stimulus under lagarde? we seen a big move today in the btp market. we continue to see ever lower or negative yields on the german ten-year. is that the assumption we can make? christopher: i think the assumption is that she is going with what in line others have been doing, and less of a course correction then market participants were fearing . talked to loretta mester a little earlier on about those she had a, and few things to say to us. let's listen to a little of what she had to say. fed inticization of the terms of trying to influence
monetary policy is something we are all concerned about. i have no reason to believe that the two nominees are going to make it more political. the fed works in an apolitical manner. guy: but nevertheless, the president has basically appointed two super doves here. the balance of power on the fed is getting more and more dovish. again, the market is trying to figure out how many cuts we should be pricing in. view?s your christopher: it does seem as if these nominees are clear confirmations, then the balance will shift to a more dovish point of view, but two additional votes isn't really going to change things that much. i think what we are still headed for is one cut, may be too, but it is going to be very data dependent.
mr. waller clearly has a mainstream approach. judy shelton, i think we will find out more in her public statement. she has said some interesting things about inorganic rule related to monetary policy and interest rate settings. will be questions among investors as to what she means by that. she would just be one vote among many, but clearly two appointments by president trump when jay powell's term comes up, if president trump is reelected, these people might become more influential in the second term. guy: interesting thing. let's kind of wrap this all up. does a u.s. 10 year sub 2% makes sense to you, given all that we have discussed? christopher: it really doesn't. if we look at the data right now, the data is still quite strong in the u.s.. it is slowing and weakening, but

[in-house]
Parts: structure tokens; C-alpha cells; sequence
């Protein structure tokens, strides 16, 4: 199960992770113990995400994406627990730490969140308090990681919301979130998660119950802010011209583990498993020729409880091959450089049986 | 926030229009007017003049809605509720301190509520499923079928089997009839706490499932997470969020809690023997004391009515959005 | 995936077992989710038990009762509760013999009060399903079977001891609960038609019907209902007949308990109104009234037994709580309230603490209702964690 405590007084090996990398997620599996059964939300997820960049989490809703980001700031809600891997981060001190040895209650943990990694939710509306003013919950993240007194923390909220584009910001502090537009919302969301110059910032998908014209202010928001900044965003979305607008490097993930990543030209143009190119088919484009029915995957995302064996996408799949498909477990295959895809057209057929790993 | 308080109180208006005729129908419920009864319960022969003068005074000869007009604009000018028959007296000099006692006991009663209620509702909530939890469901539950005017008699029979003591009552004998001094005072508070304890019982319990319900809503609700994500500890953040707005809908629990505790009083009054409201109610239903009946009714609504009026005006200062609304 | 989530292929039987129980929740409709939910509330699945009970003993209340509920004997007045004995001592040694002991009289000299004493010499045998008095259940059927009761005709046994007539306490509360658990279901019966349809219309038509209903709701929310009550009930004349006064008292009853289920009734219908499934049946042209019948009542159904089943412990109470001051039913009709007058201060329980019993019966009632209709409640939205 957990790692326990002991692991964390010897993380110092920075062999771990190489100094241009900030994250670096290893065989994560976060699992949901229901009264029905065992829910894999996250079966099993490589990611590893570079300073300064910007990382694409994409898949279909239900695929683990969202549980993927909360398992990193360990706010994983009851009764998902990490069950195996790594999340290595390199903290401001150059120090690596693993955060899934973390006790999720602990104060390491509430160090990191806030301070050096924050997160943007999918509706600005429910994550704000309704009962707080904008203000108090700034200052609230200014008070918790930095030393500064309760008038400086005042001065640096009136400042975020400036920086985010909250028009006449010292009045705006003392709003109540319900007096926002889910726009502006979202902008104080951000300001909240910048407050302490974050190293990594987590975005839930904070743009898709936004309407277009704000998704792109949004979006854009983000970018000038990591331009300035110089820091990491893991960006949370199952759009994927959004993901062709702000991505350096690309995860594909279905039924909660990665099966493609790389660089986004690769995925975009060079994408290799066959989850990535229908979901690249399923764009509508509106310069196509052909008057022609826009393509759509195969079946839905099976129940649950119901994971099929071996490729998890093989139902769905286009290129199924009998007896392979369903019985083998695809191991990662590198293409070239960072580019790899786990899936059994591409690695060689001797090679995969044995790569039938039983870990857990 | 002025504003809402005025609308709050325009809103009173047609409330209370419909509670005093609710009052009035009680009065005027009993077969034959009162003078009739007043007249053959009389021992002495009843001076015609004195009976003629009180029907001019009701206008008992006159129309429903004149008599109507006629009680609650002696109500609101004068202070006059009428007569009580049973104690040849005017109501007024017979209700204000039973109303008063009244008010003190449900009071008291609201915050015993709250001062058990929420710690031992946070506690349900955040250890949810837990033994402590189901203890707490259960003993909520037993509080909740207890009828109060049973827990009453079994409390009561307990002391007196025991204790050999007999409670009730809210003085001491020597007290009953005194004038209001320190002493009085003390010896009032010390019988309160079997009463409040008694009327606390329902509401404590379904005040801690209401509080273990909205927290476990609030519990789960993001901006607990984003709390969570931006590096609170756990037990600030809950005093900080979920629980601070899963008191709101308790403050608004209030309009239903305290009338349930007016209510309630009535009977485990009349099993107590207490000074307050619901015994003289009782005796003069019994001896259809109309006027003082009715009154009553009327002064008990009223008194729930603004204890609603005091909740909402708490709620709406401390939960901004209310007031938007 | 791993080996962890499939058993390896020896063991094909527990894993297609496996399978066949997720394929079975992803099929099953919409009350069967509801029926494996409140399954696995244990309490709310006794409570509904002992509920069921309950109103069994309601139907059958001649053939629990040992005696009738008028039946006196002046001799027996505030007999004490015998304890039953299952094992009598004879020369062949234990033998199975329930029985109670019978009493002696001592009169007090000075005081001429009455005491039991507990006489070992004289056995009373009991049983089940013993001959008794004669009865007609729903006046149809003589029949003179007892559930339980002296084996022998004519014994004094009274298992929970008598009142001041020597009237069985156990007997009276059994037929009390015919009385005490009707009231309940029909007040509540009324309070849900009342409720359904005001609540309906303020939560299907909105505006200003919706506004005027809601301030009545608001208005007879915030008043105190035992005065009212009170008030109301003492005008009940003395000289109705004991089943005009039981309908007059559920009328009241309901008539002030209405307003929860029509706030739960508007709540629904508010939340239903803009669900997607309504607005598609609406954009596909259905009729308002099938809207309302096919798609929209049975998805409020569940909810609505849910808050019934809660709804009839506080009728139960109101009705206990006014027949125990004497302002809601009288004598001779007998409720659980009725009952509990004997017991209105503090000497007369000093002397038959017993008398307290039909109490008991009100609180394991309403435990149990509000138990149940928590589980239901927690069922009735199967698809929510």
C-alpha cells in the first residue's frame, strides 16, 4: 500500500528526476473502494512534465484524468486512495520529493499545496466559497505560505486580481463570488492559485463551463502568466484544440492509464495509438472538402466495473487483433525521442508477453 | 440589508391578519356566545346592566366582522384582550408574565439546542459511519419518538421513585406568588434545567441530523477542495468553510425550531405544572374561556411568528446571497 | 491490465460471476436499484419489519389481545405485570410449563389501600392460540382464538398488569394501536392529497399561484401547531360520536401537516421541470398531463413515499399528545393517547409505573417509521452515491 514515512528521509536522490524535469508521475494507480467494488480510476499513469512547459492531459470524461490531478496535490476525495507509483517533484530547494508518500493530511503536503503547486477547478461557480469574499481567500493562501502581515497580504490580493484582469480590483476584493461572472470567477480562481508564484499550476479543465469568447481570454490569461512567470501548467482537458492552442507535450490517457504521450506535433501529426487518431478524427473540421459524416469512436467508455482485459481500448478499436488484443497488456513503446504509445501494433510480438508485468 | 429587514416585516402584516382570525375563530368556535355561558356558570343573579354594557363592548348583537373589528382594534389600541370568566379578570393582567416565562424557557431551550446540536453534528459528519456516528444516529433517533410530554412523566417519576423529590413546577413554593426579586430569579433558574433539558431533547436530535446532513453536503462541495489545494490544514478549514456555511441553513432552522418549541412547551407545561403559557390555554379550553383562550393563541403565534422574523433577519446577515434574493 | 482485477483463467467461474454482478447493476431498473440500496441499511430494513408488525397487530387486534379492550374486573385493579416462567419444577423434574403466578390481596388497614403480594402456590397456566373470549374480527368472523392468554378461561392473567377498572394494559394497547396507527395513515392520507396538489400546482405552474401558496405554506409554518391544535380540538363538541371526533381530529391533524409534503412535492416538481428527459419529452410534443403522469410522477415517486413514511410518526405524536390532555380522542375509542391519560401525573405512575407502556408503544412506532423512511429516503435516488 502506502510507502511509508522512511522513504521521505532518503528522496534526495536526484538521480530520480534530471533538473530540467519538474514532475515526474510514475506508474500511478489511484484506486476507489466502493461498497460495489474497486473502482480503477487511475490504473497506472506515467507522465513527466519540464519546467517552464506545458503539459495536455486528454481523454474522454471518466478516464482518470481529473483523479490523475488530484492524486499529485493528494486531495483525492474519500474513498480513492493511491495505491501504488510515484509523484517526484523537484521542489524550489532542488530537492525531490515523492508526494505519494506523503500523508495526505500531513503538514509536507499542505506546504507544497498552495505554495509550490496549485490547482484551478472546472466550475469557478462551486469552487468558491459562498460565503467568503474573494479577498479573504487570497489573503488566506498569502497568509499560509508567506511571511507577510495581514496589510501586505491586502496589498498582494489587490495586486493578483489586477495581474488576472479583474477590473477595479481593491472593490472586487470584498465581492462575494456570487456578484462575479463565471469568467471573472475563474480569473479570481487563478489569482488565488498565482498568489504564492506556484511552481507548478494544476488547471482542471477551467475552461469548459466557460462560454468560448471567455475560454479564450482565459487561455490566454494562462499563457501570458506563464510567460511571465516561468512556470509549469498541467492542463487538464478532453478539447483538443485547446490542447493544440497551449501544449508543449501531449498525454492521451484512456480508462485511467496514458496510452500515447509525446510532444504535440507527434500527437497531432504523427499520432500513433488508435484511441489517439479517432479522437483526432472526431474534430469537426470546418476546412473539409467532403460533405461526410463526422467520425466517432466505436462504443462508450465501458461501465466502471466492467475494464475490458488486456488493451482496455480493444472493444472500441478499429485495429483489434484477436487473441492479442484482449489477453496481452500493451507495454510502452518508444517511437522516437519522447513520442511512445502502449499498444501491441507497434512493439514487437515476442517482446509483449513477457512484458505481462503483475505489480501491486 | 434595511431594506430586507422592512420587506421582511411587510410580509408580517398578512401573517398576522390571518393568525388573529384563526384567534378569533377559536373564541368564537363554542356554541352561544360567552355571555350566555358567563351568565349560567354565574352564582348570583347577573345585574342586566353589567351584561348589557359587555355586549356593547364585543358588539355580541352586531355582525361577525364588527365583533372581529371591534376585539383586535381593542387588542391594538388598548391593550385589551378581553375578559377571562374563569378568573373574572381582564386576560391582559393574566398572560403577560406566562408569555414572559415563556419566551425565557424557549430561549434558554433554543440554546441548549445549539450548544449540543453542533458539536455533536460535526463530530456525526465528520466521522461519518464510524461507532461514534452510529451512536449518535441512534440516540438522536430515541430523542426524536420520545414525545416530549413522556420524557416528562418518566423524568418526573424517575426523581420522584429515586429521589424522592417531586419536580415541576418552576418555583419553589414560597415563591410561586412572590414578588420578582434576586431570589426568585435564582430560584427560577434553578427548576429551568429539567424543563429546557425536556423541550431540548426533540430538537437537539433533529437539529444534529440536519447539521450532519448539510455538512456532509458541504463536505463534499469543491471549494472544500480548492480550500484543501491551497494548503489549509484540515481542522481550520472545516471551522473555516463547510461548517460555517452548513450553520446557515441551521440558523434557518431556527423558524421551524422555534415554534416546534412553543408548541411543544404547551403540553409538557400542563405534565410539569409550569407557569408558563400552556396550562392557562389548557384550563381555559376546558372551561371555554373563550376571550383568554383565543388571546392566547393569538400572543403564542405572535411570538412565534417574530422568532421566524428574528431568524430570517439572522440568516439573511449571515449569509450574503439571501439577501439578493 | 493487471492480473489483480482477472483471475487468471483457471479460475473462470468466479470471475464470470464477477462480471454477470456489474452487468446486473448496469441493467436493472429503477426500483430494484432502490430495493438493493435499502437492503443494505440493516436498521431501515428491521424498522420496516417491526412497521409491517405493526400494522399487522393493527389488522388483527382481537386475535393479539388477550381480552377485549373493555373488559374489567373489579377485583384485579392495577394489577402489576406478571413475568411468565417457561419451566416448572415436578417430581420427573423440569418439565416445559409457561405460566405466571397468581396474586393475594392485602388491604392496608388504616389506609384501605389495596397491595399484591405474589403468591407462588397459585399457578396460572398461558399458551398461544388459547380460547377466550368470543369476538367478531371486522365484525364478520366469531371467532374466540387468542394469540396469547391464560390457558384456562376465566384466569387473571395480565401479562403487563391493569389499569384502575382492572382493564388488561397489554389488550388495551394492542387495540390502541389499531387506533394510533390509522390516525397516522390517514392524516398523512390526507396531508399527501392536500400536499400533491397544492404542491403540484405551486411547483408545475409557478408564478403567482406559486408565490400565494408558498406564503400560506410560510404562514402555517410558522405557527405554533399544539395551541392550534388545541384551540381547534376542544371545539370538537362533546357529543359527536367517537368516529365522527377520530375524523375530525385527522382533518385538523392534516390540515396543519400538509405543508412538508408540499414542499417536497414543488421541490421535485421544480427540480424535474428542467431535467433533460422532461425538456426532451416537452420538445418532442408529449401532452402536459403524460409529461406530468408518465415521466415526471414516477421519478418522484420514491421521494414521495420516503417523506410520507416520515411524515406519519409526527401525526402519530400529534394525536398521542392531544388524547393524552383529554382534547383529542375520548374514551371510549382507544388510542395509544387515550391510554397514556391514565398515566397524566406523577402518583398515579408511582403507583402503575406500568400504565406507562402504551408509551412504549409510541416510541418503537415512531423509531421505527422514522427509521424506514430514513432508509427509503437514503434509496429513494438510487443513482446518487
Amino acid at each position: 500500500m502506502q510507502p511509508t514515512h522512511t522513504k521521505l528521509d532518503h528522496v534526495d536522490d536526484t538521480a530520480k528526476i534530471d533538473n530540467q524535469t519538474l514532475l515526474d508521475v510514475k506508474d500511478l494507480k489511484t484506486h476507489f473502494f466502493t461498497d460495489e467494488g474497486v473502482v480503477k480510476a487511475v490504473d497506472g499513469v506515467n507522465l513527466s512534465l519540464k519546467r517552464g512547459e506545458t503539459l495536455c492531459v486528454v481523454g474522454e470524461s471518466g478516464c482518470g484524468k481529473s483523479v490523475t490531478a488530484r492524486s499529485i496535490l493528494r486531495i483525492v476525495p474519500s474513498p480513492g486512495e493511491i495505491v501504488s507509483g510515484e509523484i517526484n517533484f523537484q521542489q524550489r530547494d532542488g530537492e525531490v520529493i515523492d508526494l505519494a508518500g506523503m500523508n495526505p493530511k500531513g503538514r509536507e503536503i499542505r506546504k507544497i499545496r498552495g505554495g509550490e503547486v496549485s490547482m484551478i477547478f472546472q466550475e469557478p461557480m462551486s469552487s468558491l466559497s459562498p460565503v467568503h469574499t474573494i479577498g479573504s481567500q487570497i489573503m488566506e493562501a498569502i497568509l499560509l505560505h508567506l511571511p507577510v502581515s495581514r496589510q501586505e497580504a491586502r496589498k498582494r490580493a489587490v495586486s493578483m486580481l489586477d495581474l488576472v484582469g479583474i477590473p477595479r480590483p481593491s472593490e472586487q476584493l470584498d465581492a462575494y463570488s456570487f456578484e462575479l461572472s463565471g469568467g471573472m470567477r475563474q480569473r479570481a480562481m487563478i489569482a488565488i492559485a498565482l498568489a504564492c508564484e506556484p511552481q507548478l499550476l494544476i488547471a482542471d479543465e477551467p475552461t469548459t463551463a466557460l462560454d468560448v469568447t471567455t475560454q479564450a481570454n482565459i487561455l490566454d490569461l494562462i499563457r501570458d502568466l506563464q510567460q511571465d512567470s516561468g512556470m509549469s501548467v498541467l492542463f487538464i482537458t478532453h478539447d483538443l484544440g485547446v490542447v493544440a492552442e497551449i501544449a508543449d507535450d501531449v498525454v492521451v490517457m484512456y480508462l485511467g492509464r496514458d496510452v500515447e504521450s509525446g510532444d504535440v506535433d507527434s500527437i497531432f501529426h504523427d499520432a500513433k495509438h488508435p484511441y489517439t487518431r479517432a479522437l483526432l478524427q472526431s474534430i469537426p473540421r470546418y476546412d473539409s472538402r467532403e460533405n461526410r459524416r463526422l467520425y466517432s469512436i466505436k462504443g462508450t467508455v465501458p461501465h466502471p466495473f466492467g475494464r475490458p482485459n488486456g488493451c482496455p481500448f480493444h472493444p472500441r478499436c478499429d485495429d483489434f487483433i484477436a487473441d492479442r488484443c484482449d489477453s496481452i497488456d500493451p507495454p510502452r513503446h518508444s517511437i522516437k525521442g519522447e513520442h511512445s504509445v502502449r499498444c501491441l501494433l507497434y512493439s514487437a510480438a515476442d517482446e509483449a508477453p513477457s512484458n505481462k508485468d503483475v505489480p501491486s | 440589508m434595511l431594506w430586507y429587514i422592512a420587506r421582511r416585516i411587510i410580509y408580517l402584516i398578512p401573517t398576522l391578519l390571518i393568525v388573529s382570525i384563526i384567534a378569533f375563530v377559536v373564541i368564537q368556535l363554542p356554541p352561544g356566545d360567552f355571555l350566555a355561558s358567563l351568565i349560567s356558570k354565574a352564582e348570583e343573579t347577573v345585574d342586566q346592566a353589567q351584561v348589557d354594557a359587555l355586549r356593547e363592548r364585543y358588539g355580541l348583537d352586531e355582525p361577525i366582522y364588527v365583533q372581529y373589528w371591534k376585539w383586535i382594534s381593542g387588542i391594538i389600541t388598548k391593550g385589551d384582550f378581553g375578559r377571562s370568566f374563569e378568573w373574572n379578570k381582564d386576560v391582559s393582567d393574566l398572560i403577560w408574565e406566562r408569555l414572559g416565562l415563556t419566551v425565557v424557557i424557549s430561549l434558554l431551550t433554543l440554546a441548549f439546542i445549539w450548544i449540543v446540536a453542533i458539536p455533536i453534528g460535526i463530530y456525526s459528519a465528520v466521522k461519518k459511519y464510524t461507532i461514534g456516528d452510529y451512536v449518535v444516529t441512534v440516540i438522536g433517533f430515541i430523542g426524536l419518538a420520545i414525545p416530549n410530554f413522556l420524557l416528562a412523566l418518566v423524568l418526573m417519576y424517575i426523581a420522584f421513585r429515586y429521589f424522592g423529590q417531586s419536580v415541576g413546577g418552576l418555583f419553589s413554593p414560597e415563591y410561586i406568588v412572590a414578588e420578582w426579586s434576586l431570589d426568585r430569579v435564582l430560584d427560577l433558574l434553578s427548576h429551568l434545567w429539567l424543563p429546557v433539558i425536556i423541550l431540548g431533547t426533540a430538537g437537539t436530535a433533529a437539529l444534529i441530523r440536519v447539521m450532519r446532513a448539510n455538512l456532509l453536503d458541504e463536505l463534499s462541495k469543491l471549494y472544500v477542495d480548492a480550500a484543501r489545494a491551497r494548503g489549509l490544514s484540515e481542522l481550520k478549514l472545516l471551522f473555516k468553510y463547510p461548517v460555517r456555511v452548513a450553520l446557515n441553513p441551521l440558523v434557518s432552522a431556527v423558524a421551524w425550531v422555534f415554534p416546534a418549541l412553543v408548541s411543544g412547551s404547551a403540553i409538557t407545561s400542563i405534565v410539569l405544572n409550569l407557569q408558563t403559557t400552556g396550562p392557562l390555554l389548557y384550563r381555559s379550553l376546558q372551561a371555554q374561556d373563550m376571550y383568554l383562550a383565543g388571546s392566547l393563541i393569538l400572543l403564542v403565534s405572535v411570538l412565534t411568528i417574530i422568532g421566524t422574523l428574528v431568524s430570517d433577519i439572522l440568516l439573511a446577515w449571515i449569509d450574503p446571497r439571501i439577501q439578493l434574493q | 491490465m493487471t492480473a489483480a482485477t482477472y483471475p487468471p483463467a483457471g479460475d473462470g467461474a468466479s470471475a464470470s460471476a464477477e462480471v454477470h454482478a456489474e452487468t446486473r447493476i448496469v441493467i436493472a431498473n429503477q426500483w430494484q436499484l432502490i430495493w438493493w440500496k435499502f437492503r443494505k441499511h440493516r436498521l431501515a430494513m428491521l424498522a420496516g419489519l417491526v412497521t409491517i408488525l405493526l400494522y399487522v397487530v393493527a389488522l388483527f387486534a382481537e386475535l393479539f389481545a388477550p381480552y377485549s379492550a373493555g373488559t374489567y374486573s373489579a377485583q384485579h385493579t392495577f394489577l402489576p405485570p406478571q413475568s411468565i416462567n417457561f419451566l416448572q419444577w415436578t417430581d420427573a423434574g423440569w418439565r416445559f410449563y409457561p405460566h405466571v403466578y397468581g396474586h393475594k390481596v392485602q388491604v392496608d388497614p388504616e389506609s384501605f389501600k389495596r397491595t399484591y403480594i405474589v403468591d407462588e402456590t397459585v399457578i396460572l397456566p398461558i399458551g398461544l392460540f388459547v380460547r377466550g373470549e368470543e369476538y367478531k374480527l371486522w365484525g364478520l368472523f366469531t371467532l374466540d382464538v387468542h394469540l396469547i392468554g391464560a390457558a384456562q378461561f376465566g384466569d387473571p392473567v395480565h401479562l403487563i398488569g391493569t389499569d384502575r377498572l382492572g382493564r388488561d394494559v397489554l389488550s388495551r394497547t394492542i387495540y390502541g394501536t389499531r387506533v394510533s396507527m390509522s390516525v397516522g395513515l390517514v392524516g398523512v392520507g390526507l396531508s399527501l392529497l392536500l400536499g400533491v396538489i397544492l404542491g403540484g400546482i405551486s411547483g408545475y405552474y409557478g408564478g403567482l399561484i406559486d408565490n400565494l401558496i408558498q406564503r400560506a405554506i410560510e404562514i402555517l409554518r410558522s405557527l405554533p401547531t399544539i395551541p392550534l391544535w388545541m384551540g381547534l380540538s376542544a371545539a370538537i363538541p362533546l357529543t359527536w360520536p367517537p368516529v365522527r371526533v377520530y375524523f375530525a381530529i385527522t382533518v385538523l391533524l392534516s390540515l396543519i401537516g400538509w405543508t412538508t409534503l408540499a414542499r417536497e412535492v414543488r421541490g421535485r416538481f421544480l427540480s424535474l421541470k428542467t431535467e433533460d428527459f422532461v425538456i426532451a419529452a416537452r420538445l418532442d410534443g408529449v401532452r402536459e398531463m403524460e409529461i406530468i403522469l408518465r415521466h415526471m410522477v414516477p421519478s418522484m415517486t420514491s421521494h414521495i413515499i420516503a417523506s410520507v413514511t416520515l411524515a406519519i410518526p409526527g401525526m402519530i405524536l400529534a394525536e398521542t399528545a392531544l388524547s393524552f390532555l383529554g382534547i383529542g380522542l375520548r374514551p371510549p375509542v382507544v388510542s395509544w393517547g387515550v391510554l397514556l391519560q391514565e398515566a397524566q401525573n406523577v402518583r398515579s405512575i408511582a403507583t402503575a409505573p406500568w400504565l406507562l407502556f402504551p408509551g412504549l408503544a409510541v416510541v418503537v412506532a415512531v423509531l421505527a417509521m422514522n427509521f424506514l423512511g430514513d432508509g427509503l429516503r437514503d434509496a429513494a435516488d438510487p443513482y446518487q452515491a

still in expansionary mode. the consumer is strong, confidence is high. all of that would point you to a relatively good year this year and next. that leads you to believe that a lot of the weakness in the bond market may be related to the after effects of quantitative easing. but of course, as all of us have learned in this business, you need to show a certain humidity in the face of bond markets -- certain humility in the face of bond markets. you have to double check your math and your assumptions when you see the bond market consistently pricing and lower growth. guy: it is interesting. even the u.s. 30 year is now sub 2.5%, while the german one is flattening. stick around. plenty more still to talk to you about. christopher smart staying with us. let's get a first word news update. here with the details, renita young. renita: the u.s. trade deficit